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Best bike for the wet?

Discussion in 'Bike Reviews, Questions and Suggestions' started by theadz, Mar 28, 2007.

  1. Hey folks,

    I've just moved to Melbourne from Brisbane and had to leave my VFR750 behind. I've been working here a week and already I'm not coping with the bus into the city and will be getting myself a bike quick smart. I was wondering though, what type or model of bike copes with the Melbourne city wet better? To be honest I'm nervous about tackling the wet and trams and traffic jams everyday but it has to be so much better than sitting on a bus going nowhere.

    Sports bike or Cruiser? 600? or 1100?

  2. search for tram track crossing, provided you cross them correctly you'll have no problem
  3. Welcome to Netrider, Adam :).

    I might leave it to the Melbournites to answer your question :wink:.
  4. No need to worry, it doesnt rain in Melbourne anymore!

    Those tram tracks can be dangerous, went down once braking on a wet track, very slippery!!

    Just watch how you cross them, stay off them if you can, and cross them quickly at an angle when you need to,

    The VFR is as good a bike in the wet as most
  5. You learn to live with tram tracks. In the wet they as slippery as ice, but if you approach them correctly they are not a big deal. Attack them as obliquely as possible ie. as close to a 90 degree angle as possible, and as far away from parallel as possible. If you have to change lanes over then, do it in one purposeful movement, on a steady throttle. If it's wet, you will feel yourself slip momentarily, but you will immediately regain grip as soon as you are back on the bitumen.
    Having nice wide tyres is a help here, as you are less likely to fall into the rut of the track.
    A peaky power delivery is not going to help much, either. You're bettter with a motor that will slog happily (and smoothly) at lower revs in these circumstances. The better traction a V-twin gives can be a help, too.
    I tend to dislike the weight distribution of sportsbikes for wet weather, but others prefer having more weight over the front.
    Considered a dual-purpose with decent road tyres?
  6. Oh please, are you serious?? Brissy gets torential pissing rain that we would never get down here, if you rode in that our weather is a breeze

    having said that welcome.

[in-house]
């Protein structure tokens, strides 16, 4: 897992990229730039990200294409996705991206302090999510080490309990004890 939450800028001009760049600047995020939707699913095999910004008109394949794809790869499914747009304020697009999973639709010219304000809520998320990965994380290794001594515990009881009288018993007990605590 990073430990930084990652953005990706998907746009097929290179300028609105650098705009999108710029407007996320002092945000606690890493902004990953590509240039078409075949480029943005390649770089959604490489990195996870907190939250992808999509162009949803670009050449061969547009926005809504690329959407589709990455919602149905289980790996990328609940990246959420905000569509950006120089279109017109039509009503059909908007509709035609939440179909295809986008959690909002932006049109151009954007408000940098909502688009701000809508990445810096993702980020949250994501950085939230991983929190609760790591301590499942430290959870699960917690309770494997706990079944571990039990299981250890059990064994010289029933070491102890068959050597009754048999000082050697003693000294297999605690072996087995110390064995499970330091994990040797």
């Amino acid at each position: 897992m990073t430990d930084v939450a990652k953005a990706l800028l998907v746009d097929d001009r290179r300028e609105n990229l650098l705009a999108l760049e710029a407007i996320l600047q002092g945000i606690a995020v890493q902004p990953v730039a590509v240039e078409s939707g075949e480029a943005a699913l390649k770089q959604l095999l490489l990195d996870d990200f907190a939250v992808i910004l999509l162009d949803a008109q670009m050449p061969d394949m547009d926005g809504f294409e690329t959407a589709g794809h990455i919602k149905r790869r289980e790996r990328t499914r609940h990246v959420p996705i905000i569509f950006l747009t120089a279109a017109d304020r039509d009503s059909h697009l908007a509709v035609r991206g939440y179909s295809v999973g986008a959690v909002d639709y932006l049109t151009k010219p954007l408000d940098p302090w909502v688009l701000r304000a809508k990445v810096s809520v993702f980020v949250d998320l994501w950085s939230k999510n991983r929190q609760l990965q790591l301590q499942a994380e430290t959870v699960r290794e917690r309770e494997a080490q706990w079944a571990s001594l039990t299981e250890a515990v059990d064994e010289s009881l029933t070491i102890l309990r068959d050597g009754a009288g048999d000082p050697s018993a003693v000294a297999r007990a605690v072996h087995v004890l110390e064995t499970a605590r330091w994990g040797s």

Seriously get something thats not to tall for you, GOOD tyres, when possible cross tram tracks at 90 degrees.

    Why did u leave the Viffer behind? perfect bike for Melb or anywhere else.

    and remember:

    taxi drivers are bastards, avoid tham at all costs.
    watch out on roads after a long dry spell.
    roundabouts are the devils work.
  7. RE: Bikes - another vfr is always a safe bet.

    Personally I prefer sports touring bikes (a la vfr) as they are small enough to fit through gaps where appropriate, and because you sit a bit higher you have more visibility in front of you. I also prefer the mid-bore bikes (600-800's), but it is really a personal preference.

    And as everyone has said - tram tracks are only a hazard when you are riding parallel with them and try to cross (not really an issue in the dry, just the wet / damp). So just be careful on those few times. And, once you get comfortable with Melbourne you may end up doing what I have done - finding a slightly longer but more bike friendly route (I am going an extra 1 km each way simply to avoid any tram tracks).
  8. Commuting every day can make your bike ratty in not too long a period if you aren't careful, so something not too exxy would be my choice for commuting, and keep the real bike for the weekends.
  9. Thanks all for the help.

    In Brisb, I walked to and from work so the VFR only came out to play and I was only caught in the rain craziness a couple of times.
    I had to move heaps quick so I sold it to a mate who has had his eye on it for a long, long time. It was the '96 model and I reckon it was just a smidge too high for me so maybe a cheap 600 with good thick tires?

    You've made a good point ZRX1200R, I hadn't thought of that. I was leaning towards a Vstar 1100 but will look for something more practical for the day to day.

    Thanks for the tips about the tram tracks, the whole 'as close to 90 degrees' thing totally makes sense.
  10. ZX9r :grin:
  11. I use a maxi scoot for commuting. No bike even comes close for convenience, comfort, economy, storage, splitting capability, and weather protection. Plus it saves wear and tear on my Beemer and Duke. Something like an old Honda Spacey 250 shouldn't be too exxy....
  12. Get a Honda Scoopy............ :twisted:
  13. If its only for commuting, get a 600 chooky.
    Couriers cant be wrong and taxi drivers dont care what you're on! \:D/
  14. Sorry dude, what's a chooky?
  15. Anything with a fairing will keep you dry in the wet, but honestly we don't get that much rain anymore. Global warming and all that.
  16. XR, XL, XT, TT, KLX etc

    EDIT: Forgot the Suzuki bikes!
  17. Chooky, chook chaser, trail bike